Fundamental groups of products

Hey all! Today’s post is written by an awesome genius friend of mine, Nina Anikeeva. Without further ado…


We discuss what happens in terms of fundamental groups when we combine two spaces together in various ways. Unless otherwise stated, we will assume that our spaces are path-connected.

The Fundamental Group of a product

Let’s start with an example. Consider the two-dimensional torus T^{2} = S^{1} \times S^{1}. What might its fundamental group be? We know that \pi_1 (S^1) = \mathbb{Z} is generated by a loop going around the circle, so \pi_1 (T^2) is probably generated by a loop a going around the equator and a loop b going around a meridian. Are there any relations between these loops? It’s not hard to see that ab = ba. One can also notice this by considering the torus as a quotient of a square. So it seems like

\pi_1 (T^2) \cong \mathbb{Z}^2 \equiv \langle a, b \mid ab = ba\rangle.

One might guess that the fundamental group of the n-torus T^{2} = S^{1} \times \cdots \times S^{1} is

\pi_1 (T^n) \cong \mathbb{Z}^n \equiv \langle a_1, \dots, a_n \mid [a_i, a_j]\rangle,

generated by loops going around each factor. We show that this pattern holds in general:

\pi_1 (X \times Y, (x_0, y_0)) \cong \pi_1 (X, x_0) \times \pi_1 (Y, y_0).

The intuition is that the two factors don’t really interact with each other. This is the essence of the proof; to make it rigorous, recall that the product topology has the property that if one writes a continuous function f: Z \rightarrow X \times Y as f(z) = (f_1(z), f_2(z)), then f is continuous iff both f_1 and f_2 are. In particular, loop at (x_0,y_0) is the same as a pair of loops at x_0 and y_0.

A homotopy of loops at (x_0,y_0) is also therefore the same as a homotopy of loops (in X) at x_0 and (in Y) y_0. Thus, we consider the map \pi_1 (X \times Y, (x_0, y_0)) \cong \pi_1 (X, x_0) \times \pi_1 (Y, y_0) given by [f]\mapsto ([f_1],[f_2]). The above discussion tells us that this is a bijection. Obviously, this is a group homomorphism, and, consequently, and isomorphism.

Examples

What else can we do with circles? The other obvious thing to try is to glue them together at a point. This is the wedge sum S^1 \vee S^1. As before, the obvious guess is that \pi_1 (S^1 \vee S^1) is generated by a loop a going around the first circle and a loop b going around the second. But this time, there shouldn’t be any relations between a and b. If F_n denotes the free group on n letters, then our guess is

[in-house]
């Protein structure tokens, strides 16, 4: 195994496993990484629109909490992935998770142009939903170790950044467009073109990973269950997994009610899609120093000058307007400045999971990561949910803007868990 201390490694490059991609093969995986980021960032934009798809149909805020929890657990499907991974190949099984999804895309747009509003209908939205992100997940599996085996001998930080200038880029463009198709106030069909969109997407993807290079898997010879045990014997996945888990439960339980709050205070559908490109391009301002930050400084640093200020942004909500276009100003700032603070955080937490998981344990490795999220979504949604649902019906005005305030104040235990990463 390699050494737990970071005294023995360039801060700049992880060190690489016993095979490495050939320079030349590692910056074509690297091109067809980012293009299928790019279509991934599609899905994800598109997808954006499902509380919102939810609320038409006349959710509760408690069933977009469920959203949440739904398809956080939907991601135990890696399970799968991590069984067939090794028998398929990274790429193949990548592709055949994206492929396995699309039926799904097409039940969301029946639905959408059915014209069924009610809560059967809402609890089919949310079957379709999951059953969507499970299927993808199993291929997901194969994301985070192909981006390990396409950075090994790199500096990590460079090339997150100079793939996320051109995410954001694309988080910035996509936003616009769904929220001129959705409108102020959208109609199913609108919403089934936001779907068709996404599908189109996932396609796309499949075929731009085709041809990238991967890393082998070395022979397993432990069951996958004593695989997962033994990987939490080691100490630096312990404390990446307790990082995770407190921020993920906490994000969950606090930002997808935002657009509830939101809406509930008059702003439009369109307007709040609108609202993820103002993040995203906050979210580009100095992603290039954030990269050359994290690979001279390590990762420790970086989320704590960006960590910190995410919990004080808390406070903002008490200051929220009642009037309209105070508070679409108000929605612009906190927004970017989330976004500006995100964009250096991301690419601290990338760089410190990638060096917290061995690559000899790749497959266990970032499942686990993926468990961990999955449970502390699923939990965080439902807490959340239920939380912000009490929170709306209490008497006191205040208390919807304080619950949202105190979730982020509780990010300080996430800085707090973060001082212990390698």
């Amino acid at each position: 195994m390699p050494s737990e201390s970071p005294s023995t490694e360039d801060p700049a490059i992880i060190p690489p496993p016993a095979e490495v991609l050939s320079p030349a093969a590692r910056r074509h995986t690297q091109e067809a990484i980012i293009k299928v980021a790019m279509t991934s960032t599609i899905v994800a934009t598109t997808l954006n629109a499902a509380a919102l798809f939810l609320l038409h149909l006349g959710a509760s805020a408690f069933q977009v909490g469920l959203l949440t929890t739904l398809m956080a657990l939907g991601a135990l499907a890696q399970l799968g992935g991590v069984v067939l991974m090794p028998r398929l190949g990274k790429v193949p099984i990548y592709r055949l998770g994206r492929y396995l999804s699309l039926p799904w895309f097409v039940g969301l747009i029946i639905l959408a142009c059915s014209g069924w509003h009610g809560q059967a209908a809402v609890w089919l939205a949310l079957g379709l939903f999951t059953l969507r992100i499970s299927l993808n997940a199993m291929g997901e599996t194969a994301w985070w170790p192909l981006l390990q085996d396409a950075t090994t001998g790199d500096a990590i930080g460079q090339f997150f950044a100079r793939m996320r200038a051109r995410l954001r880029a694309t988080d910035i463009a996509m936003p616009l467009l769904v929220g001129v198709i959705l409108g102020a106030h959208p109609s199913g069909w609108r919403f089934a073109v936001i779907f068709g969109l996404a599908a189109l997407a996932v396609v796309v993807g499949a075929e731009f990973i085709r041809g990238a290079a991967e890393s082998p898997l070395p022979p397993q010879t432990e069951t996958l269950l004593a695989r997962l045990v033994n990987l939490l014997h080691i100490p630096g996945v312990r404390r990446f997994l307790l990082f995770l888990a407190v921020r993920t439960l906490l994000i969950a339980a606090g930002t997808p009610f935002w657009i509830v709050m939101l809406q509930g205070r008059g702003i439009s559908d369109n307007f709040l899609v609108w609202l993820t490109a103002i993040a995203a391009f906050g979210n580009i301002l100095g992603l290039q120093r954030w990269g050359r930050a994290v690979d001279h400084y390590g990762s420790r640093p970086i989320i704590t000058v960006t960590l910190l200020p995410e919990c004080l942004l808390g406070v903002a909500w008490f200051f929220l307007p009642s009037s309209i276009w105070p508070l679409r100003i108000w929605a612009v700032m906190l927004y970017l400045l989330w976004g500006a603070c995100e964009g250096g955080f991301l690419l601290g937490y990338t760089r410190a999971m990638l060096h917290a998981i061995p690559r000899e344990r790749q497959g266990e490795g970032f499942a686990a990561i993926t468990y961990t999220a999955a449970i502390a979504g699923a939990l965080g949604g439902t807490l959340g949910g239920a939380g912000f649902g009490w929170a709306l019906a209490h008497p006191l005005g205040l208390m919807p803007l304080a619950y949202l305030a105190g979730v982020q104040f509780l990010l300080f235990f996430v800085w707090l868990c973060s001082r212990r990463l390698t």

\pi_1 (S^1 \vee S^1) \equiv F_2 \cong \langle a, b\mid \rangle.

One might guess that

\pi_1 (S^1 \vee \cdots \vee S^1) \equiv F_n \cong \langle a_1, \dots, a_n\mid \rangle.

If X and Y are spaces in general with chosen basepoints x_0 and y_0, respectively, then one can define X\vee Y to be the quotient space of the disjoint union X\coprod Y by identifying the basepoints x_0 and y_0. More generally, it seems plausible that \pi_1 (X \vee Y) consists of all strings of paths in X and Y with no relations between the paths in X and the paths in Y: form something by concatenating \pi_1 (X) and \pi_1 (Y) without any relations. To be formal, the free product G \ast H of two groups G \equiv \langle S\mid R\rangle and H \equiv \langle T\mid Q\rangle is presented by

G \ast H \equiv \langle S \sqcup T\mid R \sqcup Q\rangle.

So it seems likely that

\pi_1 (X\vee Y) \cong \pi_1 (X) \ast \pi_1(Y).

Here’s another example. Start with the Möbius band M. The boundary of M is a circle, so we can glue a disc D^2 to it. Call the result X. What does \pi_1 (X) look like? Well, M is homotopy equivalent to S^1, so \pi_1(M) \cong \mathbb{Z}. We also know that \pi_1(D^2) = 0. So it seems like we can get \pi_1 (X) by taking \pi_1 (M) and destroying some stuff. In particular, the loops in D^2 should be trivial. Since the boundary component of M is represented by twice the generator, we see that

\pi_1 (X) \equiv \langle a\mid a^2\rangle \cong \mathbb{Z}/2\mathbb{Z}

You should convince yourself that X is homeomorphic to \mathbb{RP}^2. If we view \mathbb{RP}^2 as a quotient of a sphere, then the nontrivial element of \pi_1(\mathbb{RP}^2) is represented by a path going from the North pole to the South pole.

What happens if we glue together two Möbius bands together along their boundaries? Call this space Y. As above, ot seems like \pi_1 (Y) is generated by a loop a corresponding to a generator of the first band and a loop b corresponding to a generator of the other. But these loops are related. Since the boundaries of the two Möbius bands have been identified, a^2 = b^2. Hence,

\pi_1 (Y) \equiv \langle a, b\mid a^2 = b^2\rangle \cong \langle a, c\mid aca^{-1} = c^{-1}\rangle.

The second presentation is obtained from the first by setting c = ab^{-1} and exhibits \pi_1 (Y) as a semi-direct product. It turns out that Y is homeomorphic to the Klein bottle K. This is easily seen by drawing some pictures.


That concludes part I! Until next time,

Have fun,
SKD

Advertisements

One thought on “Fundamental groups of products

Leave a Reply

Fill in your details below or click an icon to log in:

WordPress.com Logo

You are commenting using your WordPress.com account. Log Out / Change )

Twitter picture

You are commenting using your Twitter account. Log Out / Change )

Facebook photo

You are commenting using your Facebook account. Log Out / Change )

Google+ photo

You are commenting using your Google+ account. Log Out / Change )

Connecting to %s